Aerosol vs HVLP varnish

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Forum topic by drpdrp posted 03-07-2014 07:58 AM 1539 views 0 times favorited 7 replies Add to Favorites Watch
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150 posts in 2067 days

03-07-2014 07:58 AM


7 replies so far

View GrandpaLen's profile


1650 posts in 2294 days

#1 posted 03-07-2014 02:25 PM

Not sure what it is that you would like to discuss here, but I’ll share a few thoughts on the pros and cons of one vs. the other.

- If you are occasionally spraying a finish, an aerosol will keep your costs down compared to buying an HVLP unit for occasional use.

- If you are spraying a finish (paint, stain or varnish/poly) on each project you complete then you may want to consider a reasonably priced HVLP unit. For the initial investment of around $300 to $350 the Earlex 5500 would be a good unit. I use it for all my finishing and find it very user friendly and a very short learning curve.

- HVLP vs. Aerosol, as far as the available choices of finishes, I believe you’ll find many more to use in your HVLP sprayer then you will in the Aerosol selections available. You will also be able to regulate how thick or thin your finish is applied. With an aerosol can, what you spray is what you get.

I think you will find that an HVLP sprayer, as opposed to aerosol rattle cans, as an upgrade to your finishing would compare to using a table saw for a lot of cutting as opposed to a hand saw.

...just a few of my own thoughts on the subject.

Best Regards. – Grandpa Len.
Work Safely and have Fun.

-- Mother Nature should be proud of what you've done with her tree. - Len ...just north of a stone's throw from the oHIo, river that is, in So. Indiana.

View Jim Finn's profile

Jim Finn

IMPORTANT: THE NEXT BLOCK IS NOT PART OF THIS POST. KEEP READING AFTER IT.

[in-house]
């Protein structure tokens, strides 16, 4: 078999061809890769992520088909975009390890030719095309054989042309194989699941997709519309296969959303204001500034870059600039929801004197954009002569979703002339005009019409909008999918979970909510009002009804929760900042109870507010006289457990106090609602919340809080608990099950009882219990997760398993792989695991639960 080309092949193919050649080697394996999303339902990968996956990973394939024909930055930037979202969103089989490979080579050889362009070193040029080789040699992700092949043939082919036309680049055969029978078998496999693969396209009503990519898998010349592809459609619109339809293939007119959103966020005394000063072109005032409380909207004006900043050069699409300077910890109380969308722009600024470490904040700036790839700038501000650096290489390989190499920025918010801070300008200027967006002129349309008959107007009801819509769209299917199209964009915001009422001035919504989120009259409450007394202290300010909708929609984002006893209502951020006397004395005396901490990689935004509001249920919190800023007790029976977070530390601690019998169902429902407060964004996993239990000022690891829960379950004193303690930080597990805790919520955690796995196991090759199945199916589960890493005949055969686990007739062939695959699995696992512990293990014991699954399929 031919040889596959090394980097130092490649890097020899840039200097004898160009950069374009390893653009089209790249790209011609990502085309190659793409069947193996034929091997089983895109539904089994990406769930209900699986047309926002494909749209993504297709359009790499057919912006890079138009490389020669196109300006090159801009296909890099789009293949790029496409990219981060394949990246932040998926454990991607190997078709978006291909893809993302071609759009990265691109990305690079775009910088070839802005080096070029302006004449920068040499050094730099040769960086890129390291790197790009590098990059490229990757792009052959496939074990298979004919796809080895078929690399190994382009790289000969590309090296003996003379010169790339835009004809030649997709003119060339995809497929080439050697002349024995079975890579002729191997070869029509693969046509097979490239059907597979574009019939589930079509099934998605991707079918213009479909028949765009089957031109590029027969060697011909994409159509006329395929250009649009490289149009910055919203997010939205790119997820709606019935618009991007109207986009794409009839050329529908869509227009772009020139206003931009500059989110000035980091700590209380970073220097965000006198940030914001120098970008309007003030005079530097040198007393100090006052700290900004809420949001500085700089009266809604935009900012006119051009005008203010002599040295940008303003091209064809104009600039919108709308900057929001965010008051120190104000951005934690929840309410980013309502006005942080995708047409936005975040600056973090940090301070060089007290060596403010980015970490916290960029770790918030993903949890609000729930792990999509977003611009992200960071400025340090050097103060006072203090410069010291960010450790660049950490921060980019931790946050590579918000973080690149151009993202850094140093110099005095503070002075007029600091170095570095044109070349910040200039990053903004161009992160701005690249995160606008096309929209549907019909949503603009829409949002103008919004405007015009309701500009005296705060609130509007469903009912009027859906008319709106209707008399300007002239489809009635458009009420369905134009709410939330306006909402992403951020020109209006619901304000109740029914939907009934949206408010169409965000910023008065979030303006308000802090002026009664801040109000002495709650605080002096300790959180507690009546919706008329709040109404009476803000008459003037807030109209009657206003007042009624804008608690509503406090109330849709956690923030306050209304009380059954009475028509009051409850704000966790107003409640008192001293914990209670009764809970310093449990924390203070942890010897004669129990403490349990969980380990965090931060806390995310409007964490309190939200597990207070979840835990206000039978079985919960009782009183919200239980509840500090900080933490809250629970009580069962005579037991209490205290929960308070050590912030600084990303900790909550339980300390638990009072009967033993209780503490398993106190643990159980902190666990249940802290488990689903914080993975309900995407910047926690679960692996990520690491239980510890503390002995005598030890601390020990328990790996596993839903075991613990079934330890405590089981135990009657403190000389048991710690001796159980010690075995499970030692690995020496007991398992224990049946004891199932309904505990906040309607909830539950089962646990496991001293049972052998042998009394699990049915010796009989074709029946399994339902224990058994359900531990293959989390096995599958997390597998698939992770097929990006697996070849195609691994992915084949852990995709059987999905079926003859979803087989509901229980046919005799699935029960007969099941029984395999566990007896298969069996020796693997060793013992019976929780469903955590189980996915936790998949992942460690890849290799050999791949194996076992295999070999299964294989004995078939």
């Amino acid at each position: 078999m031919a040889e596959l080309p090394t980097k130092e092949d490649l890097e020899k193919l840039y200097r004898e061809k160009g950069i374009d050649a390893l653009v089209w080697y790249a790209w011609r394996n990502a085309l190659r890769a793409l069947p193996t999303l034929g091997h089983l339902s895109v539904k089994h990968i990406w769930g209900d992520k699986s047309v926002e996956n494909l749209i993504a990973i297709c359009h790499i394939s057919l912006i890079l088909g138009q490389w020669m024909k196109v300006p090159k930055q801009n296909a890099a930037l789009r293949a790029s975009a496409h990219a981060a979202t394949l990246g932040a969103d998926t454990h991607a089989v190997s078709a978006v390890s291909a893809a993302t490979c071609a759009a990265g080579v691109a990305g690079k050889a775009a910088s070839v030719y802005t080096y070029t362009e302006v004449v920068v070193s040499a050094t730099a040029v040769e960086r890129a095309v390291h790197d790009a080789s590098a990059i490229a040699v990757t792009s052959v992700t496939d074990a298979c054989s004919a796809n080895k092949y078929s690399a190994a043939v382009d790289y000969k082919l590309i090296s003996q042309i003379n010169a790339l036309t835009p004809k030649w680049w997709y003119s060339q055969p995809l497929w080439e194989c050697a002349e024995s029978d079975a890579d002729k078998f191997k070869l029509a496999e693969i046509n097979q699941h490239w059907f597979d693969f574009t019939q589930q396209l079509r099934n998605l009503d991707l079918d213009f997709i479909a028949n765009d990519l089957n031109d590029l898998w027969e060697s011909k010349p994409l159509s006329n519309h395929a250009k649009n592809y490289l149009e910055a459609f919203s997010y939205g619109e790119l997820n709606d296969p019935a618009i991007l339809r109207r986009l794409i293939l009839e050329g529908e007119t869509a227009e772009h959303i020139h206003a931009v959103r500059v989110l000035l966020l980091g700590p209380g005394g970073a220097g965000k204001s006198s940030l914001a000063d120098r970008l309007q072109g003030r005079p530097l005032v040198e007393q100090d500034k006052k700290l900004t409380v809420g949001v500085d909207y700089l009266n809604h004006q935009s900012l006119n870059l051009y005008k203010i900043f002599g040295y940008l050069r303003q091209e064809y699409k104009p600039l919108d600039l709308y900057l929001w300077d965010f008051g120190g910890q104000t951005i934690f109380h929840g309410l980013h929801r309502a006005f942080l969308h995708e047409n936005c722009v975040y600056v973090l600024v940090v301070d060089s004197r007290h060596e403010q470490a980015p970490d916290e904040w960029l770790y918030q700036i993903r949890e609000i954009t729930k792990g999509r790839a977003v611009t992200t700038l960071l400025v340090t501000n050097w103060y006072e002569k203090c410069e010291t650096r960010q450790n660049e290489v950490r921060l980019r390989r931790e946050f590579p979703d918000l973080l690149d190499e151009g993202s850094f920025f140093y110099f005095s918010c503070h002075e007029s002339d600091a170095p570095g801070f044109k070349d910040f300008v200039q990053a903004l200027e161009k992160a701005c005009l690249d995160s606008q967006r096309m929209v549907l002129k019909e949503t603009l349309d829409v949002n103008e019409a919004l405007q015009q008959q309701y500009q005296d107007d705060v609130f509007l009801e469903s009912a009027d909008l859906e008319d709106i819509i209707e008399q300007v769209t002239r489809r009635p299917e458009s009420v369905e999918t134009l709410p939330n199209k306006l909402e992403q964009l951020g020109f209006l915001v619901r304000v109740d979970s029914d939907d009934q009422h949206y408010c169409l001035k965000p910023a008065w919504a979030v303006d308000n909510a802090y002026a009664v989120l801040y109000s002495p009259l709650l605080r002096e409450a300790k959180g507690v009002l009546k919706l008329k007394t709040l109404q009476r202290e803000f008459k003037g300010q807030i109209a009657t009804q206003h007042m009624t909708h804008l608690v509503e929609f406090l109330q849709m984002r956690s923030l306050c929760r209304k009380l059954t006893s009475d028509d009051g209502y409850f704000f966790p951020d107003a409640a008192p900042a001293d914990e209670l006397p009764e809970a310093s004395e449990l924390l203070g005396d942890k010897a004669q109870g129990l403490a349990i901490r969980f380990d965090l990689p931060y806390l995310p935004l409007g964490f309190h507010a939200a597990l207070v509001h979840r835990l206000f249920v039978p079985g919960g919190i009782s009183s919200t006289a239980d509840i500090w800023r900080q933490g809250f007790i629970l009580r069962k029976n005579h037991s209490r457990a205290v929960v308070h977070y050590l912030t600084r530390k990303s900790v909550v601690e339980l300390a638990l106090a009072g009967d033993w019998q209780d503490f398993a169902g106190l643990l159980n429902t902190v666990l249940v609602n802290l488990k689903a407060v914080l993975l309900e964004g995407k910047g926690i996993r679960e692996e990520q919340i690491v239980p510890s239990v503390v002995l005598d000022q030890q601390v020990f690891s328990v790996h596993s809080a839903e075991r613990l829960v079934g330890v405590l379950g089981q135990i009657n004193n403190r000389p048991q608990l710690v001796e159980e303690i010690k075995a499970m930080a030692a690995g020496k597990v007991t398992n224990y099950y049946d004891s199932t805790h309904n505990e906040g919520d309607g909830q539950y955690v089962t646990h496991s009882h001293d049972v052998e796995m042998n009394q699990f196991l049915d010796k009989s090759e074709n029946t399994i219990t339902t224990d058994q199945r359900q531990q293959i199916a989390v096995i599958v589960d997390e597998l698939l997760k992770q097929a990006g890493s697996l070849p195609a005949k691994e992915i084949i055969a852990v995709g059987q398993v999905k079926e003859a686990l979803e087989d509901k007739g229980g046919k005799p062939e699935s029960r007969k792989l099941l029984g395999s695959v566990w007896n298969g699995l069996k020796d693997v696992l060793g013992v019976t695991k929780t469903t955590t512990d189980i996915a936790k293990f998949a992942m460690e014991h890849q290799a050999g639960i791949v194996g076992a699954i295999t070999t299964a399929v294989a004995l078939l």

2657 posts in 2943 days

#2 posted 03-07-2014 02:40 PM

It depends on what you are putting a finish on. I make small boxes (11” x 8” x2”) and use rattle cans for them. When I make larger cedar trunks I use my HVLP system.

-- Website is No PHD just a DD214 and a GED

View drpdrp's profile


150 posts in 2067 days

#3 posted 03-07-2014 02:45 PM

I am not at all happy with the results I am getting with brushes (foam or bristle) for clearcoat. Last round I tried rubbing it on with cloth and that was no good either. It was just my birthday so I’ve got a little bit of shop budget and was thinking this might need to be my next purchase… But if the rattle cans aren’t “the worst thing ever” I might run through one or two and see how I feel. Most of my frustration is the clearcoat not the staining….

Thank you guys for the input!

View PurpLev's profile


8536 posts in 3670 days

#4 posted 03-07-2014 03:02 PM

I am not at all happy with the results I am getting with brushes…

Just like anything in woodworking, brushing/rubbing finish as well as HVLP and Spraying finish also has a learning curve that you’ll need to go through in order to get satisfying results. don’t expect spraying to be the ‘cure all’ magic pill of finishing. it actually can be more frustrating at times since you have to not only worry about the finish, but also about your sprayer and it’s parts being clean, and adjusted according to what you are spraying.

-- ㊍ When in doubt - There is no doubt - Go the safer route.

View bigblockyeti's profile


5134 posts in 1742 days

#5 posted 03-07-2014 03:24 PM

HVLP is cheaper if you’re doing a lot of work (after amortizing your initial investment), but more labor intensive regarding setup and cleanup. Aerosol requires minimum setup, point and shoot. Little if anything is left to clean when you’re done. The cost of aerosol can get high if you’re using a lot of varnish, plus you get zero spray adjustability with a can.

View pintodeluxe's profile


5701 posts in 2835 days

#6 posted 03-07-2014 05:39 PM

I would argue that if you already have a compressor, cost is a wash. Quality is obviously better with a gravity feed HVLP gun, because the pressure is constant. The nozzles on aerosol cans do not atomize the finish well enough for a quality finish. If you rub out a project with wool and wax, that may not matter to you.

Even my smallest projects are sprayed with a gravity feed gun. It takes 10 minutes to clean the gun, and only 2-3oz of thinner (I reuse thinner to soak nozzles and needles).

-- Willie, Washington "If You Choose Not To Decide, You Still Have Made a Choice" - Rush

View drpdrp's profile


150 posts in 2067 days

#7 posted 03-08-2014 04:31 AM

I do have a compressor, but for the 10 bucks or so to try a can of spray I am going to give it a whirl and see how it feels. Thanks guys- I will keep you posted!

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